SA youth: It's time for action
- Greg Nicolson
- 18 Jun 2012 01:13 (South Africa)
After a week of working for the man (Ed: otherwise known as the editor, who so graciously approves these words, publishes them unchanged and otherwise keeps this writer employed and mostly alive) I woke up on the couch on Friday morning, tuned my favourite Beyoncé track, and made two decisions.
Firstly, cleanliness keeps me shackled to capitalist exploitation, so I decided not to shower on my weekend. Secondly, for two days I would escape the judgement of others (Ed: otherwise known as readers, who keep us all employed), so I would ignore society’s claustrophobic common sense. The best way forward, I figured, would be to get a tattoo on my finger.
I stood outside the parlour, smoking in a cloud of disdain. Wits students, Liberty staff and Southpoint employees scurried through Braamfontein, stuck in the rat race.
A finger tatt would be a symbol of adulthood, I reasoned. My past blotches were hidden in the secrecy of (earlier) youth, where I preferred to grunt rather than express myself. Sleeves with swimming Japanese carp were so overdone, I thought, and I wasn’t ready to join the 28s, so the neck wasn’t an option. So finger it was.
I took to the tattoo parlour, conscious of the jokes my old man would shout over family dinners. But I was acting against the oppressive conservatives, I reminded myself, trying to obstruct generational mix.
As a steam of body odour followed me up the stairs, I suspended my vow not to wash and scrubbed my hands before they’d be permanently scarred.
The tattoo artist was a member of the hairdressing school of conversation. We chatted like men meeting for coffee. “Work’s cool. Business is good.” “Are you going to the gig?” “Rad!” he exclaimed as the needle repeatedly pierced my finger.
It was the same finger, I thought (as Father’s Day was approaching) that wrapped itself around Dad’s thumb when I was an infant.
I wasn’t prepared for the stream of questions after I left my comrades in the parlour. “What does it mean?” should have been the one I anticipated; sadly, I didn’t. But like the sound of a child continuing to ask “why?”, the repeated queries about the meaning of the design followed me as I fled to the car. Clutching my motives to my chest, I opted to lie. “There’s this Maori custom…” I began. The car guard was sorry he asked.
After spending the day with my finger in cling wrap like a schoolboy’s lunch, I braved Youth Day with a girlfriend. She ignored my weekend uniform – a second-rate sportsman’s tracksuit – and didn’t ask any of the dreaded questions: what does it mean or, worse, why did I get the tattoo?
She did, however, kindly give me a promotional bottle of honey-flavoured liquor. Since it was Youth Day, we took to the bottle with vigour. It belonged in a VIP booth of BEEs, not on a kitchen bench in Brixton. But it was our day, my weekend. We saw no problem soaking ourselves in liquor we didn’t buy or deserve.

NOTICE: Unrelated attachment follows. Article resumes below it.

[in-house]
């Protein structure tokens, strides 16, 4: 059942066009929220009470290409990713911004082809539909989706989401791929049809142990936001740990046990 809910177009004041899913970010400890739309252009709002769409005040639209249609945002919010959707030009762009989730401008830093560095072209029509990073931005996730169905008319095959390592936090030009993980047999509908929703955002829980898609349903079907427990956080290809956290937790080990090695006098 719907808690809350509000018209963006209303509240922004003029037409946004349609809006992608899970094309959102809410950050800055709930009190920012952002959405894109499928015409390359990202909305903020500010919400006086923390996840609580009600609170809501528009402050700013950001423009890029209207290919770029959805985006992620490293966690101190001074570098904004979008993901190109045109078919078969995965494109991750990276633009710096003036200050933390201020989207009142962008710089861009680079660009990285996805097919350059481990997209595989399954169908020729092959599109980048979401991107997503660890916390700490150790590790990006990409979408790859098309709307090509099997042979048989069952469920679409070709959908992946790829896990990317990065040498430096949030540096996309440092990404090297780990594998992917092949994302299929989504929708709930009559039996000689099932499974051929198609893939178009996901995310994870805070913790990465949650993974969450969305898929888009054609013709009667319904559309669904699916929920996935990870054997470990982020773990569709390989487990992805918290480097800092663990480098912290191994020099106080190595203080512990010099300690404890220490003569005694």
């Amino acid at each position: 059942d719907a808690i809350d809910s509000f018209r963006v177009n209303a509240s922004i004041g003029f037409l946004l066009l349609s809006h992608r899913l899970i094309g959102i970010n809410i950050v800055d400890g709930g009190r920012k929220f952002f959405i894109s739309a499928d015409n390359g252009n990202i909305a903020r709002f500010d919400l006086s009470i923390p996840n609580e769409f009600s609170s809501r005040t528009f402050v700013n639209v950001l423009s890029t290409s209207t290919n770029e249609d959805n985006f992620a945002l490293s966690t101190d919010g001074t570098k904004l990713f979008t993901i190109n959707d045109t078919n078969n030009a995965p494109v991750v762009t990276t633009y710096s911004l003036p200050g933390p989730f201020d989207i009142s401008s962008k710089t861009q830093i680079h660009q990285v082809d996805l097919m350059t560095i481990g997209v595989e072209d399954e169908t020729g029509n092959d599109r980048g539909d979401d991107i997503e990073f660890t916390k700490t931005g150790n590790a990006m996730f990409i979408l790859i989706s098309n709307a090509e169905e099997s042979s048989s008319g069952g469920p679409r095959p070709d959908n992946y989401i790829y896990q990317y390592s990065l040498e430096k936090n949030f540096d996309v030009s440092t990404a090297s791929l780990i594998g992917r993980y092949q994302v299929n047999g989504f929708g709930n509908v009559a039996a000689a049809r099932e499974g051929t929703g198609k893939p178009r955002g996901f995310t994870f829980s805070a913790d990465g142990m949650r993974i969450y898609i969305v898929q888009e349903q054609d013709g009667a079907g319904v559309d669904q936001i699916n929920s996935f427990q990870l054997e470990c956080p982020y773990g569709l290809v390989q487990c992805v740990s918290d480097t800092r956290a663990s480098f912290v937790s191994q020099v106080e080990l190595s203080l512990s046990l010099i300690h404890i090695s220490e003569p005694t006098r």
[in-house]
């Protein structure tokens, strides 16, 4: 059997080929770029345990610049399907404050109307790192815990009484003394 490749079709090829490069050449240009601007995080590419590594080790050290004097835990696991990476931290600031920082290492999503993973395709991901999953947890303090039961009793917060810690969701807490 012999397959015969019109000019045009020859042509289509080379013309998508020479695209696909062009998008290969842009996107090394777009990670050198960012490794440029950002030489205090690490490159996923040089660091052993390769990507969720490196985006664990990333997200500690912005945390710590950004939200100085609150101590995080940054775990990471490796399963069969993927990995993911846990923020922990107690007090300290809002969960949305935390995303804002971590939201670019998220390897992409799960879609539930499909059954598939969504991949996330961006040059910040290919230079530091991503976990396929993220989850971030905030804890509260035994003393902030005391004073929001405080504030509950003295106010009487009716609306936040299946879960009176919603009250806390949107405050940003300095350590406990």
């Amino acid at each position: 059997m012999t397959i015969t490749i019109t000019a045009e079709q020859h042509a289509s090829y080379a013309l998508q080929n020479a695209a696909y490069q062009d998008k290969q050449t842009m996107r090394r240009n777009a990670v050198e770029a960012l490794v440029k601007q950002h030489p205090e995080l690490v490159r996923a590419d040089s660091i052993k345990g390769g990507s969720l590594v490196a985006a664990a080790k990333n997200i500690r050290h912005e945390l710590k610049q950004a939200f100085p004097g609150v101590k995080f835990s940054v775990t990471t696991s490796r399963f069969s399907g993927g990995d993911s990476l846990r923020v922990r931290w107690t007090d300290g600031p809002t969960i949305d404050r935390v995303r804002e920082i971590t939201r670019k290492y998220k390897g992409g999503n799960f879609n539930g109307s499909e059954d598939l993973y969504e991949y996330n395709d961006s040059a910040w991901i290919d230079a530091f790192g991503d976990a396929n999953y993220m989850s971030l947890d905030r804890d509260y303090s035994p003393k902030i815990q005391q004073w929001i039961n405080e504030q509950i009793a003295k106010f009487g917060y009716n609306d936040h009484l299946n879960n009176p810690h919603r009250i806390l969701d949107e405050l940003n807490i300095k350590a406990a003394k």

As the night approached, my outfit no longer sufficed, and I borrowed a pair of green corduroys to take on the town. They were four sizes too large. I spent the remainder of the evening exhibiting the new tattoo as I clutched my belt buckle, holding the pants so they wouldn’t drop.
But we still saw no problem with the free liquor, nor my pants dropping, as I enjoyed the night. And why should we? Those in power – those who control the space into which youth are trying to carve their way – drop their pants as though they’ve never seen a belt. They’ve traded the revolutionary colours of their youth for Johnny Walker Blue in their middle age.
Youth Day commemorates their struggle. The lucky ones earned a life of privilege and an input in the country’s future. The majority sacrificed their own ambitions so that those after them could have more access to opportunities.
But the struggle continues, and for most youth it’s as hard now as it ever was. Those of us who can celebrate with booze and tattoos are lucky. The rest are held back by a dysfunctional education system. Even the tertiary educated lack experience, and the tearful reality would drive anyone to the bottle: many of SA’s young people will never get a job.
As much as we like to draw parallels of the lack of opportunities between the youth of today and those of 1976, they’re not the same. The environments are fundamentally different. However, like youth all over the world immersing ourselves in booze, tattoos and various levels of protest, our follies remain our forte. While we still have our revolutionary streak, we have to confront the challenges we face and attempt to overcome them. The students of the Soweto uprising met, head-on, the obstacles built by the government (and sometimes upheld by their communities and their parents). We need to do the same.
June 16, 1976, was an example of youth taking action for what they believed in. As youth, we don’t know the answer, whatever the generation. But we have to step out from the systems that govern us and challenge the blueprint condemning so many of our friends to a life with so few opportunities. There’s a reason for rebellion. It heralds change. We have to challenge the status quo.
The ironic endpoint of a day of conscientious inaction: concluding that action has to be taken. As youth, we don’t have a choice; we have to live with the consequences of our decisions and work through the next struggle.
Whether our choices are superficial – a snap decision to get a tattoo – or significant – relating to actions on the “second transition”, the youth wage subsidy, or deciding whether to have sex – our salvation lies in the doing. Youth is too fleeting not to act. DM